See a video clip that explains this "split and combine" approach
when attendance is small and unpredictable.

"Workshop" rooms/spaces in the Small Sunday School

Some small Sunday Schools have a lot of empty space and classrooms because their church was once much larger. Many have limited space.

In "the classic Rotation Model," each workshop had its own room. An Art room, a room dedicated to Video or Games. But in small Sunday Schools with limited space, rooms have to pull double or triple duty. One week your classroom is your Art Workshop, the next it's the Video Workshop, the next its the Game Workshop. In fact, many small Rotation Model Sunday Schools have become very creative at quick conversions of their rooms from one purpose to another each week.

For example, instead of those "theater seats" or a room full of beanbag chairs for your Video or Theater Workshop, a small Rotation Sunday School needs moveable or stackable fun chairs, like folding director's chairs or those stackable plastic adirondack-style chairs kids love to lounge in.

Instead of those big older tables that are too heavy to move out of the way or set up, the small Rotation Sunday School invests in the more modern plastic tables with folding legs like the ones they sell at Costco.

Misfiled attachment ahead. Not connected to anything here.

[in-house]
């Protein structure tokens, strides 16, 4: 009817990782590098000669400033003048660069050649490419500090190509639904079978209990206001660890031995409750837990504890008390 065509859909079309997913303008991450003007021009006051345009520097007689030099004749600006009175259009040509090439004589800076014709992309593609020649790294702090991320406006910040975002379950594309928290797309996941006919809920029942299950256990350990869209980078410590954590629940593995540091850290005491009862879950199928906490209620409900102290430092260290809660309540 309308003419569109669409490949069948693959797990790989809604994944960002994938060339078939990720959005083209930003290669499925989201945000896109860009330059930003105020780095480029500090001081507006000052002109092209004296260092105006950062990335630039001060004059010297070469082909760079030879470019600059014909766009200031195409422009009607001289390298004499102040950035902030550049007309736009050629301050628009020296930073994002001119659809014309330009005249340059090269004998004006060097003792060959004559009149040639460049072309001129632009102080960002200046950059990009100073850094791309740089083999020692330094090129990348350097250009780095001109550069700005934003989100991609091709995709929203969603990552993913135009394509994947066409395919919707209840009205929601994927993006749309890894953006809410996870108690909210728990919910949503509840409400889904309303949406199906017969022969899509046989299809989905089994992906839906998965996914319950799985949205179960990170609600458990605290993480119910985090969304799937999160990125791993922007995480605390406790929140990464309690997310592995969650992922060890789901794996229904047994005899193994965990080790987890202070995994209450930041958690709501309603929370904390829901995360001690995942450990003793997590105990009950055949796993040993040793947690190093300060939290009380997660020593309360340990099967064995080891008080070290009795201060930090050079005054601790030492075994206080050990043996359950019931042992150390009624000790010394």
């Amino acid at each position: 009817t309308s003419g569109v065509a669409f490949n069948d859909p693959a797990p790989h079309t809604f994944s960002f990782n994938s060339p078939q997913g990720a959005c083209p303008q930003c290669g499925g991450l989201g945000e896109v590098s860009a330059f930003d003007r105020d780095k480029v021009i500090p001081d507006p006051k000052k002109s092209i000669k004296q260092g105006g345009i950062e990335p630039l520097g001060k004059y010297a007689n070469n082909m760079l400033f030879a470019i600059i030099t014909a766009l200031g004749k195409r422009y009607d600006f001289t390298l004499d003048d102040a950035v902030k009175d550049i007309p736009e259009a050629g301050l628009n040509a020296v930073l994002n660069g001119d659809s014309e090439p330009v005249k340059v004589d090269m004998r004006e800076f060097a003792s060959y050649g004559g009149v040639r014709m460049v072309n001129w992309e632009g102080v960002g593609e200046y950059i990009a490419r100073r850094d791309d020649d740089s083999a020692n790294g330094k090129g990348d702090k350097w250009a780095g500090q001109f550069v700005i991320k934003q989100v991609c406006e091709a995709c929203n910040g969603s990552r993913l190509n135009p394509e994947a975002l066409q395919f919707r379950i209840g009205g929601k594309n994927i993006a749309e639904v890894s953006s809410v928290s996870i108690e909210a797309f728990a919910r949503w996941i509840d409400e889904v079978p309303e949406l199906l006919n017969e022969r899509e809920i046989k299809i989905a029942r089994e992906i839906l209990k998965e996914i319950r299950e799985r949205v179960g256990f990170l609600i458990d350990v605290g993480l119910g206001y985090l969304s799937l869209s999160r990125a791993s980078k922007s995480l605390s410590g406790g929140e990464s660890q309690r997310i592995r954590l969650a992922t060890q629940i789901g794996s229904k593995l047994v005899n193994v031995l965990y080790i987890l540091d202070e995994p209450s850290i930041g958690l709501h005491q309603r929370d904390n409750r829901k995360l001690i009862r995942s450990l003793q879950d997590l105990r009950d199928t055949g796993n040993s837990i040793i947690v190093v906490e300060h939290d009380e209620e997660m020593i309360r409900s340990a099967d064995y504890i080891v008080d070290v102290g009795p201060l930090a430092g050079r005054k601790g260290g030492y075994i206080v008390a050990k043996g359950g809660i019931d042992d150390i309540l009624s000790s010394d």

Got a room that's too small to store various supplies? Instead of a giant cabinet of art supplies, get one of those wheeled carts so you can move your supplies in and out of your small room.

Small Rotation Sunday Schools have turned supply closets into computer labs, knocked out walls between two small rooms, and moved their Cooking Workshop to the church kitchen!

In the "classic Rotation Model" setup, you have a different teacher for each workshop. In a small Rotation Sunday School, you likely have just one or two teachers teaching all the workshops or dividing up the teaching schedule. In my two small Rotation Sunday Schools, I recruited people to teach with me, and substitute for me from time to time (I really love to teach in person!)

How to find increase attendance almost immediately!

One of the best ways to improve attendance almost immediately is by improving the regularity of those students who are attending less than once a month. Often this requires understanding their family situation, helping them make friends within the church, and simple things like discovering they need a ride to church. It can also be as simple as recruiting their parent to help you or inviting their older teenager brother or sister to help you teach (and bring their younger sibling).

Don't lose who you have. Make sure your regular attenders have a regularly great experience.

Yes, invite the kids' friends and neighbors, but do so for special occasions where you are ready for them and have your best programming ready to go.

Family Ministry! maybe this isn't as immediate as you want, but when parents get to know each other better, they tend to support each other by having their child attend the class that they know a fellow parent is teaching. A nice late summer get-together can do more to increase fall attendance than a blizzard of postcards and emails.

Here are a couple more things you can do to find and keep more students:

Of course, invest in a fun, engaging way to teach and design your classroom. Rotation Model done right does that!